The other day, I was fortunate enough to be a part of my school’s GSA (gay-straight alliance) conference. It was held by my school’s GSA club and sponsored by the Amnesty International chapter of our school (aka the club I’m a part of). It was basically a discussion of terms used for sexuality and gender as well as a forum for people to ask questions and talk about their experiences.
It was really eye-opening, in my opinion, to see so many people come out and show support or try to learn more about sexuality and gender. I was surprised at myself for how much I did and didn’t know. I was proud, that because of shows like Glee and Shadowhunters, I was able to give a lot of examples of characters who were asexual, gay, bisexual, transgender, etc.
I listened to people describe their experiences of trying to speak Spanish and being forced to use the pronouns they were born with, of people giving their opinions and concerns about the transgender bathroom situation.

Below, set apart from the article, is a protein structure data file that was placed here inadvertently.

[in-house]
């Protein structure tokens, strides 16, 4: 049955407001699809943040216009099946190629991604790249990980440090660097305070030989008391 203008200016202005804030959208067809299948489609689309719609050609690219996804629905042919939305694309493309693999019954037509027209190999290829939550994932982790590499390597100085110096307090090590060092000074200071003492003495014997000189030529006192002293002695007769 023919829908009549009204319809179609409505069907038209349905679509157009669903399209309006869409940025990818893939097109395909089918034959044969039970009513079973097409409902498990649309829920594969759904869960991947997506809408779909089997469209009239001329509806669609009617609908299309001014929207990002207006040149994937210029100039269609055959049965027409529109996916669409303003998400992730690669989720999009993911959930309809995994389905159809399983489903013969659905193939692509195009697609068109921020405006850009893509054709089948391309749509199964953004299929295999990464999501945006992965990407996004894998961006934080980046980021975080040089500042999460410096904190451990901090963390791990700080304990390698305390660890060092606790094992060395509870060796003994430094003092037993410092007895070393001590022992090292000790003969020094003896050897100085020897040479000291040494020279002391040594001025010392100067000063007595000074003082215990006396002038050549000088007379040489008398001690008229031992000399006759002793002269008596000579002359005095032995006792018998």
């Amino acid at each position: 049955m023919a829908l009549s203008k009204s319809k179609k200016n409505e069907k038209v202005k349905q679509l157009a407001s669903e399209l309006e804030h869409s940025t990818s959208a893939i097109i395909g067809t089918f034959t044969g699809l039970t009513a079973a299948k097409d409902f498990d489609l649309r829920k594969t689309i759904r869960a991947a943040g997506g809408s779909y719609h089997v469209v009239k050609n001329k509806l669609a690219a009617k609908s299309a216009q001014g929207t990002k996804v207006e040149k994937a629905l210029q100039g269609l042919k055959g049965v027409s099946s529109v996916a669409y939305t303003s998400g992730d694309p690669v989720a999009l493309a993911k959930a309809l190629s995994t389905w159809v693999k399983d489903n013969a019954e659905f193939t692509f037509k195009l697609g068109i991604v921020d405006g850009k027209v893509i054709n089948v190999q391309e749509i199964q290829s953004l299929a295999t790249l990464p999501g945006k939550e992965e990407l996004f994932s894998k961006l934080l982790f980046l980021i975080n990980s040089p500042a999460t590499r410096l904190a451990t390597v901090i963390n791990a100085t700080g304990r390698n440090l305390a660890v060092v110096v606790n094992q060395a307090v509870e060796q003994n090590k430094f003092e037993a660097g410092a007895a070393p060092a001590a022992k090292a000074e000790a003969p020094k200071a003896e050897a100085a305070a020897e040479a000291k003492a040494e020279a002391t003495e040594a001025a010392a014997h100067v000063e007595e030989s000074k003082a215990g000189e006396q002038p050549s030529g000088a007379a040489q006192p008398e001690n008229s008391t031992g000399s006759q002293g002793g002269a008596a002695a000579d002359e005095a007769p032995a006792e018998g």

Sure, there were a few moments when I was like, “These people are only here to troll,” but even then, they were learning too. For example, I always wondered how people with “they/them” pronouns talked in other languages that emphasized masculine and feminine as descriptors and how things like being intersex really worked or what a person who was liked those of their birth sex called their sexuality if they transitioned.
Questions like these pop up on Tumblr or ask.fm all the time but are rarely addressed in real life.
Truly, it was an honor to be a part of the conversation, and I hope society can eventually grow and change to accept everyone, no matter their sexuality or gender or skin tone.
Of course, these are just my two cents.